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Since it erupted onto the world stage in 2009, people have asked, what is Boko Haram, and what does it stand for? Is there a coherent vision or set of beliefs behind it? Despite the growing literature about the group, few if any attempts have been made to answer these questions, even though Boko Haram is but the latest in a long line of millenarian Muslim reform groups to emerge in Northern Nigeria over the last two centuries. The Boko Haram Reader offers an unprecedented collection of essential texts, documents, videos, audio, and nashids (martial hymns), translated into English from Hausa, Arabic and Kanuri, tracing the group's origins, history, and evolution. Its editors, two Nigerian scholars, reveal how Boko Haram's leaders manipulate Islamic theology for the legitimisation, radicalization, indoctrination and dissemination of their ideas across West Africa. Mandatory reading for anyone wishing to grasp the underpinnings of Boko Haram's insurgency, particularly how the group strives to delegitimize its rivals and establish its beliefs as a dominant strand of Islamic thought in West Africa's religious marketplace.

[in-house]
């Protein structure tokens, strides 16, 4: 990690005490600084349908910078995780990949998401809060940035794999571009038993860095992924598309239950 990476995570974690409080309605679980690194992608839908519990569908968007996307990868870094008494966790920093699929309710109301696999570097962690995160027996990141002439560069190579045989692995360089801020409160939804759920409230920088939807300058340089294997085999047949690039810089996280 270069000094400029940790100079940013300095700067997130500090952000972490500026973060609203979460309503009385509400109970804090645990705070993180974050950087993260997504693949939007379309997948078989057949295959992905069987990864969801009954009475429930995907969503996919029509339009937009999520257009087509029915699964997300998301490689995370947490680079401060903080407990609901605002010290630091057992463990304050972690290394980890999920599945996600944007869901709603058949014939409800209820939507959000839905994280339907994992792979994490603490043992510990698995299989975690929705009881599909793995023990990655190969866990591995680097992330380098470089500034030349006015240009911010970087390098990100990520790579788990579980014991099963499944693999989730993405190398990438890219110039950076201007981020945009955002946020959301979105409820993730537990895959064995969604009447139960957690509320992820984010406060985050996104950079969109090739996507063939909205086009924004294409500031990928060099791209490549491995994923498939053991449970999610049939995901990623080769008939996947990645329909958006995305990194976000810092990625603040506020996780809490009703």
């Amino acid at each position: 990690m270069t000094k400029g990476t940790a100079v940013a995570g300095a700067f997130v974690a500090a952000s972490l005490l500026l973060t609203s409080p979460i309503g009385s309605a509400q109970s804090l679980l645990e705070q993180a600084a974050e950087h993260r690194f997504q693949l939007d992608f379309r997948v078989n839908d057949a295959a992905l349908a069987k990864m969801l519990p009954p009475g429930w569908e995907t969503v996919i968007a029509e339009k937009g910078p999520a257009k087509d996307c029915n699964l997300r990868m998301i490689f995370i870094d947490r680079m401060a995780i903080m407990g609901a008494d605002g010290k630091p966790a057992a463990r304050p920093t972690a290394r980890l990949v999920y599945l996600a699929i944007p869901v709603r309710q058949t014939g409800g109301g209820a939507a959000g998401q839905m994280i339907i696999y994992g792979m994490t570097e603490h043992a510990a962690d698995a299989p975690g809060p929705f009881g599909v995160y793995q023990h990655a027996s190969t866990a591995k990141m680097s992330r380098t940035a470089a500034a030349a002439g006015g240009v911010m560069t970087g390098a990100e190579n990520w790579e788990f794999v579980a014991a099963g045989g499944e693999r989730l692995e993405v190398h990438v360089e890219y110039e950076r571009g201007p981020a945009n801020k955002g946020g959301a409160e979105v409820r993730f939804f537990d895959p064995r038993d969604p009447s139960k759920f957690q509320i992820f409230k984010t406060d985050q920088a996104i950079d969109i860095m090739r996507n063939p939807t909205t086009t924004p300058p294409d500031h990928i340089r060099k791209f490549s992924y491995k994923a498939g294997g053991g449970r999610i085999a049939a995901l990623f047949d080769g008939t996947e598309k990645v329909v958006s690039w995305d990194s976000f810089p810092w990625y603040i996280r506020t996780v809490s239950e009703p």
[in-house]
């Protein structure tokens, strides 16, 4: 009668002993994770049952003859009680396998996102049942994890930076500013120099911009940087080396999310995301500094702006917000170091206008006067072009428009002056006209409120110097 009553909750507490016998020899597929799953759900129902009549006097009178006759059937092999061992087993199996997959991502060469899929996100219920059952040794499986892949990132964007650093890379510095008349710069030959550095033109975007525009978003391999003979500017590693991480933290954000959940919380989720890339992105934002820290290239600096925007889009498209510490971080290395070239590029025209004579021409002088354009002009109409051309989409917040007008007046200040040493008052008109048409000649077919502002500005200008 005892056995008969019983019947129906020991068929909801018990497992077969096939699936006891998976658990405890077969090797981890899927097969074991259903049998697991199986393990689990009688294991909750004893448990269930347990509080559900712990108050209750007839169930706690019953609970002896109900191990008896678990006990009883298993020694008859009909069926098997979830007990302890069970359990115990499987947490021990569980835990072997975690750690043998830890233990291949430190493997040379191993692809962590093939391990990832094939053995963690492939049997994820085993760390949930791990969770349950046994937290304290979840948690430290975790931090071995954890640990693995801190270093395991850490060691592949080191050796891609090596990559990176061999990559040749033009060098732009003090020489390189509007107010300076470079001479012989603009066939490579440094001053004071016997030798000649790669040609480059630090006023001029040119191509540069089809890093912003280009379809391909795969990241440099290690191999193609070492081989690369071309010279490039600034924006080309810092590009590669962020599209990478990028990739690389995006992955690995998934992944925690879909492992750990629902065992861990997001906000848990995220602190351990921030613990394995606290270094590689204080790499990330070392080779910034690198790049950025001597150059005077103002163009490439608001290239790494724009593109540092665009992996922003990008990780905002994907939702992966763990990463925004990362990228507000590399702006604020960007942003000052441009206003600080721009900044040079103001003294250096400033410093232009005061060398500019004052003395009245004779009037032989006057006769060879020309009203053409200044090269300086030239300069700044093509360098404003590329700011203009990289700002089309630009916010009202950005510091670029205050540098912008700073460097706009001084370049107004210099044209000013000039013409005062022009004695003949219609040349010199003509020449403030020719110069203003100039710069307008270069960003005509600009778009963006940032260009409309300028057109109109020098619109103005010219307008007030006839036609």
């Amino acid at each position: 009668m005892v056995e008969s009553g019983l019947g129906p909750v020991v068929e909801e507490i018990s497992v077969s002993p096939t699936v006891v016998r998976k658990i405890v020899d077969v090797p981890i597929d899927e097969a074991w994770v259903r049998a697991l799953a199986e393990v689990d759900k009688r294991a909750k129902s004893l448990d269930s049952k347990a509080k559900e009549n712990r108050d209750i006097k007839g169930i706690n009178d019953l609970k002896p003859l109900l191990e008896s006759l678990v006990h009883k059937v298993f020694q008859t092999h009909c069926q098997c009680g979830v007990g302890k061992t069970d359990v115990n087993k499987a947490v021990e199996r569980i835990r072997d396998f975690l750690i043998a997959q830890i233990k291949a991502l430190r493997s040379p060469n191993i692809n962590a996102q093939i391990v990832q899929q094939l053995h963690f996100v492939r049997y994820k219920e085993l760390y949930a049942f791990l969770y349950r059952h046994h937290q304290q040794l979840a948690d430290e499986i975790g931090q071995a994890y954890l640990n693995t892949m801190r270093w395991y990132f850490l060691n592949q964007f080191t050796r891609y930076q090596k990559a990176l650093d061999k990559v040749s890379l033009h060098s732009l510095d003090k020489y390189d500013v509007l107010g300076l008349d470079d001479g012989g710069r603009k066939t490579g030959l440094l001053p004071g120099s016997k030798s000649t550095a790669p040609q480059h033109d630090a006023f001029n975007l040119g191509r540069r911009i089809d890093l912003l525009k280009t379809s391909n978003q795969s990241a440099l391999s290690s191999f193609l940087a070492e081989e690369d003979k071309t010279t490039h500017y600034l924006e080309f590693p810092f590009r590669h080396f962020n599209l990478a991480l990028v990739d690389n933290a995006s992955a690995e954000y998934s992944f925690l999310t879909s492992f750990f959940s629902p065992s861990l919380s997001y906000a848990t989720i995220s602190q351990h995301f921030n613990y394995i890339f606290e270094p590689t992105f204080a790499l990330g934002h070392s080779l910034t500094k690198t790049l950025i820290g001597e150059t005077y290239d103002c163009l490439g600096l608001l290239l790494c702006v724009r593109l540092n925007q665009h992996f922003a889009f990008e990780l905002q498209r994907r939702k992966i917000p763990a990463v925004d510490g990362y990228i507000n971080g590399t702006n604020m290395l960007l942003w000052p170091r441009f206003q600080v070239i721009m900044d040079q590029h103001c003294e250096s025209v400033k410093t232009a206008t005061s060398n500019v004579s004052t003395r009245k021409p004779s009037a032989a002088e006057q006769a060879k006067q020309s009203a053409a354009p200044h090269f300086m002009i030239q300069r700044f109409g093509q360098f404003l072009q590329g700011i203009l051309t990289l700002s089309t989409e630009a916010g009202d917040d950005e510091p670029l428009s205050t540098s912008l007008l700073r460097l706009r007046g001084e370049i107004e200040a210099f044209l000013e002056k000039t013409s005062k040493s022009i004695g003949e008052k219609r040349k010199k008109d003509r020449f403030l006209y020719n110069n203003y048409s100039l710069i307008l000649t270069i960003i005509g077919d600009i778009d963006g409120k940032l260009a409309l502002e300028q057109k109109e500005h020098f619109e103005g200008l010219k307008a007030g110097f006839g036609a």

Abdulbasit Kassim is a PhD student at Rice University, focusing on African Islamic movements and international relations in Sub-Saharan Africa. Michael Nwankpa is a PhD candidate at the University of Roehampton, focusing on the dilemma of security, development and human rights. David Cook is associate professor of religion at Rice University and author of Understanding Jihad and Martyrdom in Islam.
Release date NZ
July 1st, 2018
Edited by Abdulbasit Kassim
Edited by Michael Nwankpa
Introduction by David Cook
Country of Publication
Oxford University Press, USA
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